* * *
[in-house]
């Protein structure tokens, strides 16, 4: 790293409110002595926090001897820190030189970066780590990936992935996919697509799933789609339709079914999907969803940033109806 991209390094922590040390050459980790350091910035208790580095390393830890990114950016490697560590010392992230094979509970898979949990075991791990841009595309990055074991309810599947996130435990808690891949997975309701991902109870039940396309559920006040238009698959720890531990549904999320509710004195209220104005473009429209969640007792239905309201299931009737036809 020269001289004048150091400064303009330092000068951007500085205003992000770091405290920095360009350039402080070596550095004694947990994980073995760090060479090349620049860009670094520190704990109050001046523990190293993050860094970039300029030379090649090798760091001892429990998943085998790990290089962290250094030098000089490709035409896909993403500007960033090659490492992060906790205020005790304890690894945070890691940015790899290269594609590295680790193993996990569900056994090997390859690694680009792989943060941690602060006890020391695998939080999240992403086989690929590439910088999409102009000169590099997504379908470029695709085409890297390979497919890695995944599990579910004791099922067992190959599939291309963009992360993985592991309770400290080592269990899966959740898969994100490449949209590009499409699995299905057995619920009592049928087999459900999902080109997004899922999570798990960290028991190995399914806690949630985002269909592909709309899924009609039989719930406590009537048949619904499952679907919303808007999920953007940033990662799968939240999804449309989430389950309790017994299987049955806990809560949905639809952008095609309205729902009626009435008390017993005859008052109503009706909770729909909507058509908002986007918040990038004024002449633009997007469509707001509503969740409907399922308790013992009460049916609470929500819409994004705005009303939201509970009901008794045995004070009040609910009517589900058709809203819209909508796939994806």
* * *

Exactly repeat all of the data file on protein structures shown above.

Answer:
[in-house]
């Protein structure tokens, strides 16, 4: 790293409110002595926090001897820190030189970066780590990936992935996919697509799933789609339709079914999907969803940033109806 991209390094922590040390050459980790350091910035208790580095390393830890990114950016490697560590010392992230094979509970898979949990075991791990841009595309990055074991309810599947996130435990808690891949997975309701991902109870039940396309559920006040238009698959720890531990549904999320509710004195209220104005473009429209969640007792239905309201299931009737036809 020269001289004048150091400064303009330092000068951007500085205003992000770091405290920095360009350039402080070596550095004694947990994980073995760090060479090349620049860009670094520190704990109050001046523990190293993050860094970039300029030379090649090798760091001892429990998943085998790990290089962290250094030098000089490709035409896909993403500007960033090659490492992060906790205020005790304890690894945070890691940015790899290269594609590295680790193993996990569900056994090997390859690694680009792989943060941690602060006890020391695998939080999240992403086989690929590439910088999409102009000169590099997504379908470029695709085409890297390979497919890695995944599990579910004791099922067992190959599939291309963009992360993985592991309770400290080592269990899966959740898969994100490449949209590009499409699995299905057995619920009592049928087999459900999902080109997004899922999570798990960290028991190995399914806690949630985002269909592909709309899924009609039989719930406590009537048949619904499952679907919303808007999920953007940033990662799968939240999804449309989430389950309790017994299987049955806990809560949905639809952008095609309205729902009626009435008390017993005859008052109503009706909770729909909507058509908002986007918040990038004024002449633009997007469509707001509503969740409907399922308790013992009460049916609470929500819409994004705005009303939201509970009901008794045995004070009040609910009517589900058709809203819209909508796939994806």